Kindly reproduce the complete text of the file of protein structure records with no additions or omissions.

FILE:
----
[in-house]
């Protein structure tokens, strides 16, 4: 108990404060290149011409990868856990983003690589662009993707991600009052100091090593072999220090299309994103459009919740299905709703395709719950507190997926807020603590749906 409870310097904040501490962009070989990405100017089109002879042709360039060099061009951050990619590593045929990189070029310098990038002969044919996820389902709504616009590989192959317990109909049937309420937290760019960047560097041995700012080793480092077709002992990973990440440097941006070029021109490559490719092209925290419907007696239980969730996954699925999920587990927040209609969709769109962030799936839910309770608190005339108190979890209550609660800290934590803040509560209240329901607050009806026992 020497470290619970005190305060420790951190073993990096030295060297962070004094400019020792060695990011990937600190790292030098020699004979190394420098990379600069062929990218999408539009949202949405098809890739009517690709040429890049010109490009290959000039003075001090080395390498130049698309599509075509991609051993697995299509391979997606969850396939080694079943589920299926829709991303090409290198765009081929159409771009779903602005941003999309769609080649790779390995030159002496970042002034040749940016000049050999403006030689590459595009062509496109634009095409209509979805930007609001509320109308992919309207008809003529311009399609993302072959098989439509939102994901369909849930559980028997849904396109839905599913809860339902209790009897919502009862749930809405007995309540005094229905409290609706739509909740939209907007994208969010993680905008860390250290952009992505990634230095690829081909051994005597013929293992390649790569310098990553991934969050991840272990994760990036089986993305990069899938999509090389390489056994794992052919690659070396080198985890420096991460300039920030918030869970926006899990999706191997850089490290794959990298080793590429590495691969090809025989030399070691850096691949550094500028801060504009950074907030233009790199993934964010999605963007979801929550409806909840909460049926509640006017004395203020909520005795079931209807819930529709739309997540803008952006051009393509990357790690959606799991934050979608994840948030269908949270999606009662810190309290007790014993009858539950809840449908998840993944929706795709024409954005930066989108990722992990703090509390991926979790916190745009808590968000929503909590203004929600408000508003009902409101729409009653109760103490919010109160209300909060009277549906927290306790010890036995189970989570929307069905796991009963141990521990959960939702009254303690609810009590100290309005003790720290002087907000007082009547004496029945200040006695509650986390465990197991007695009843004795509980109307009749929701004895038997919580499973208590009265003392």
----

[in-house]
């Protein structure tokens, strides 16, 4: 108990404060290149011409990868856990983003690589662009993707991600009052100091090593072999220090299309994103459009919740299905709703395709719950507190997926807020603590749906 409870310097904040501490962009070989990405100017089109002879042709360039060099061009951050990619590593045929990189070029310098990038002969044919996820389902709504616009590989192959317990109909049937309420937290760019960047560097041995700012080793480092077709002992990973990440440097941006070029021109490559490719092209925290419907007696239980969730996954699925999920587990927040209609969709769109962030799936839910309770608190005339108190979890209550609660800290934590803040509560209240329901607050009806026992 020497470290619970005190305060420790951190073993990096030295060297962070004094400019020792060695990011990937600190790292030098020699004979190394420098990379600069062929990218999408539009949202949405098809890739009517690709040429890049010109490009290959000039003075001090080395390498130049698309599509075509991609051993697995299509391979997606969850396939080694079943589920299926829709991303090409290198765009081929159409771009779903602005941003999309769609080649790779390995030159002496970042002034040749940016000049050999403006030689590459595009062509496109634009095409209509979805930007609001509320109308992919309207008809003529311009399609993302072959098989439509939102994901369909849930559980028997849904396109839905599913809860339902209790009897919502009862749930809405007995309540005094229905409290609706739509909740939209907007994208969010993680905008860390250290952009992505990634230095690829081909051994005597013929293992390649790569310098990553991934969050991840272990994760990036089986993305990069899938999509090389390489056994794992052919690659070396080198985890420096991460300039920030918030869970926006899990999706191997850089490290794959990298080793590429590495691969090809025989030399070691850096691949550094500028801060504009950074907030233009790199993934964010999605963007979801929550409806909840909460049926509640006017004395203020909520005795079931209807819930529709739309997540803008952006051009393509990357790690959606799991934050979608994840948030269908949270999606009662810190309290007790014993009858539950809840449908998840993944929706795709024409954005930066989108990722992990703090509390991926979790916190745009808590968000929503909590203004929600408000508003009902409101729409009653109760103490919010109160209300909060009277549906927290306790010890036995189970989570929307069905796991009963141990521990959960939702009254303690609810009590100290309005003790720290002087907000007082009547004496029945200040006695509650986390465990197991007695009843004795509980109307009749929701004895038997919580499973208590009265003392």